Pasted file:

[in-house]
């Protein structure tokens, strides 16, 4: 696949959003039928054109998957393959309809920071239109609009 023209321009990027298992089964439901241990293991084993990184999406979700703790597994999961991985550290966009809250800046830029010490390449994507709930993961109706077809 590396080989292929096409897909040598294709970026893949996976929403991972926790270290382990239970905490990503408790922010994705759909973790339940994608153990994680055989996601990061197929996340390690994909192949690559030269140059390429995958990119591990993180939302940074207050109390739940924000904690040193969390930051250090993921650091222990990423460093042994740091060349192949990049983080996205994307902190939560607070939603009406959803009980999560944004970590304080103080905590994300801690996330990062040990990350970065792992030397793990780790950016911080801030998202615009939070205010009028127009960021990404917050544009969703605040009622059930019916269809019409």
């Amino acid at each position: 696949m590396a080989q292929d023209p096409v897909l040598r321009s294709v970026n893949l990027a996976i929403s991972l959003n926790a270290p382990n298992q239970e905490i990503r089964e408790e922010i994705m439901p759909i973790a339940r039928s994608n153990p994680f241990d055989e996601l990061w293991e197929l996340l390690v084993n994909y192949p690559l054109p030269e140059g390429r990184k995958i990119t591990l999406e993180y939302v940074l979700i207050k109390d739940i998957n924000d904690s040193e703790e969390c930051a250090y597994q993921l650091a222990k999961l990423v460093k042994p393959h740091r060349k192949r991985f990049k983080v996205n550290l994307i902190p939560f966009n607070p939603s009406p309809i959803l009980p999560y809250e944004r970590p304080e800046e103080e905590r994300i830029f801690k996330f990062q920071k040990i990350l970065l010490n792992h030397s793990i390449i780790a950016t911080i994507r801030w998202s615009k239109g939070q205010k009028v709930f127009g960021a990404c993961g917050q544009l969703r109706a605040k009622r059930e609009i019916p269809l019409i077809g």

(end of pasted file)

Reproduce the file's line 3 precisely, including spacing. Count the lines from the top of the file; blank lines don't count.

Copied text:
């Amino acid at each position: 696949m590396a080989q292929d023209p096409v897909l040598r321009s294709v970026n893949l990027a996976i929403s991972l959003n926790a270290p382990n298992q239970e905490i990503r089964e408790e922010i994705m439901p759909i973790a339940r039928s994608n153990p994680f241990d055989e996601l990061w293991e197929l996340l390690v084993n994909y192949p690559l054109p030269e140059g390429r990184k995958i990119t591990l999406e993180y939302v940074l979700i207050k109390d739940i998957n924000d904690s040193e703790e969390c930051a250090y597994q993921l650091a222990k999961l990423v460093k042994p393959h740091r060349k192949r991985f990049k983080v996205n550290l994307i902190p939560f966009n607070p939603s009406p309809i959803l009980p999560y809250e944004r970590p304080e800046e103080e905590r994300i830029f801690k996330f990062q920071k040990i990350l970065l010490n792992h030397s793990i390449i780790a950016t911080i994507r801030w998202s615009k239109g939070q205010k009028v709930f127009g960021a990404c993961g917050q544009l969703r109706a605040k009622r059930e609009i019916p269809l019409i077809g």